By now all of have heard about Penn State football coach Joe Paterno and his non- action in response to the Sandusky incident (an assistant coach caught in a sexual act with a young boy). I would describe Paterno as playing the role of a “bystander”. According to Merriam-Webster a bystander can be described as one present but not taking part in a situation or event ; a chance spectator.
I got to thinking about this bystander behavior as I read about the Mission Viejo Nadadores swim club officials who were purported to have been aware of a coach-athlete sexual relationship with a sixteen year old girl as far back as 2006, but who did nothing. At first glance one could argue that we should address the policy issue that no coach should be in a relationship with an athlete regardless of consent or age, which we should be the case, no question there. However , the deeper issue here is the question of knowledge of the situation and why neither club officials, coaches nor parents responded to it responsibly?
The Orange County Register brought light to the Mission Viejo Nadadores swim team up and coming young coach Daniel Ad’m Dunesbury and his alleged relationship with a sixteen-year-old swimmer that occurred back in 2006. Click here to read the entire article.
Sexual abuse in sports of a young athlete is often not immediately recognized or understood, however over time everyone around the situation is affected in some way shape or form.
This situation is a perfect example why it is difficult for a young girl to speak up about the abuse. This response focuses on even the alleged victim unwillingness to come forward (Risk reward for the girl, there isn't any for saying something happened) and the timeline as to how they reacted.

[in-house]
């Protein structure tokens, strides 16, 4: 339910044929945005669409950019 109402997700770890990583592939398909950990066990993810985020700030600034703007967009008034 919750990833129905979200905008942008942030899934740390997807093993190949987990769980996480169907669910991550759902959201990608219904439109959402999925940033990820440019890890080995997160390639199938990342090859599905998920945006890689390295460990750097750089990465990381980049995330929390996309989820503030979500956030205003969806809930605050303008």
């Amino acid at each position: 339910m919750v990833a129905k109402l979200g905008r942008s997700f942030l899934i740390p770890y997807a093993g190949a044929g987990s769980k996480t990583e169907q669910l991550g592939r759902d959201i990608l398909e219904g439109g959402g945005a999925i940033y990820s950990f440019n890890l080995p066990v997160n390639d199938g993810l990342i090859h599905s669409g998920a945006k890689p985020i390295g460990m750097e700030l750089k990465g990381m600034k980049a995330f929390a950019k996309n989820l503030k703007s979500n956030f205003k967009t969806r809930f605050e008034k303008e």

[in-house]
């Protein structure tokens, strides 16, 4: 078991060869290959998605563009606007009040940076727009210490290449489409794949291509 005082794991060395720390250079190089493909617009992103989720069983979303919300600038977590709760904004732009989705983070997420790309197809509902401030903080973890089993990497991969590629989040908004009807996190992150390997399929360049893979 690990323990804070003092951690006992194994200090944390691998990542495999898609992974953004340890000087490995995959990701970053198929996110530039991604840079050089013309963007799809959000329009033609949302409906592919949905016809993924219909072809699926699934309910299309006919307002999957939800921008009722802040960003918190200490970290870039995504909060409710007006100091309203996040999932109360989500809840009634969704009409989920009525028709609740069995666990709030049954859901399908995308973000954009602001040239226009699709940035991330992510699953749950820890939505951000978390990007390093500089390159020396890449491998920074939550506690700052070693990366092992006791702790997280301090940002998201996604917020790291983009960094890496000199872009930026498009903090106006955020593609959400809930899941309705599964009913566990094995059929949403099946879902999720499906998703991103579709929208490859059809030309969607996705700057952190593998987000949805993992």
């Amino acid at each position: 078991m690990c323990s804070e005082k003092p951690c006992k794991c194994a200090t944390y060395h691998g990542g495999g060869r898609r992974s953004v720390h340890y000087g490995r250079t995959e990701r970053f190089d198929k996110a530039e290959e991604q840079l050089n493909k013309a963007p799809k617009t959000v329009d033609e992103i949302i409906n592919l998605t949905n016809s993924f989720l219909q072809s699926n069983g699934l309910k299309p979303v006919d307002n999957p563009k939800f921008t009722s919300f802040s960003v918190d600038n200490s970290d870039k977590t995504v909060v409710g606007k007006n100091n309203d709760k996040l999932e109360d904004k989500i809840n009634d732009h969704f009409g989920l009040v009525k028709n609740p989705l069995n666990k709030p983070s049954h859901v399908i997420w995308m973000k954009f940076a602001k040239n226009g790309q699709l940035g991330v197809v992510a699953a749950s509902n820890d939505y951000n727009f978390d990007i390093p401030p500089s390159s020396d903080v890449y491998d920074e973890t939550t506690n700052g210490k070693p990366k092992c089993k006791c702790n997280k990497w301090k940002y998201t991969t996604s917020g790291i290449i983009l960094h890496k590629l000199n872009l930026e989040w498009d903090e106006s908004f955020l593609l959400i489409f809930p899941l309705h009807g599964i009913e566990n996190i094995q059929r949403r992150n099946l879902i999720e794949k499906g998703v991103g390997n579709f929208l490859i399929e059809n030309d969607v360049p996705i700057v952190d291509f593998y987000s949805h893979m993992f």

The Olympics are fast approaching. Who doesn't love watching these glorious athletes defy the laws of gravity, overcome adversity, and battle staunch competition to soar beyond our imaginations? Who isn't swept up watching Shawn Johnson win the gold medal on balance beam, or Usain Bolt dash across the finish line, or Michael Phelps cut through the water to break every record many times over? We love our athletes. They inspire us, they make us believe the impossible is possible, and, truthfully, they ignite our belief in our own humanity. That's a tall order, but these athletes, many of them children, do this for us time and time again.
Why, one might ask, would someone willingly ignore reports of heinous, despicable sexual abuse of a child?Why did it happen at Penn State? At Syracuse University? And why does it continue to happen in gymnastics, swimming and other organized sports? Wouldn't a reasonable person assume that the moral imperative would be to act to protect the child? We've seen time and time again that this is not what happens.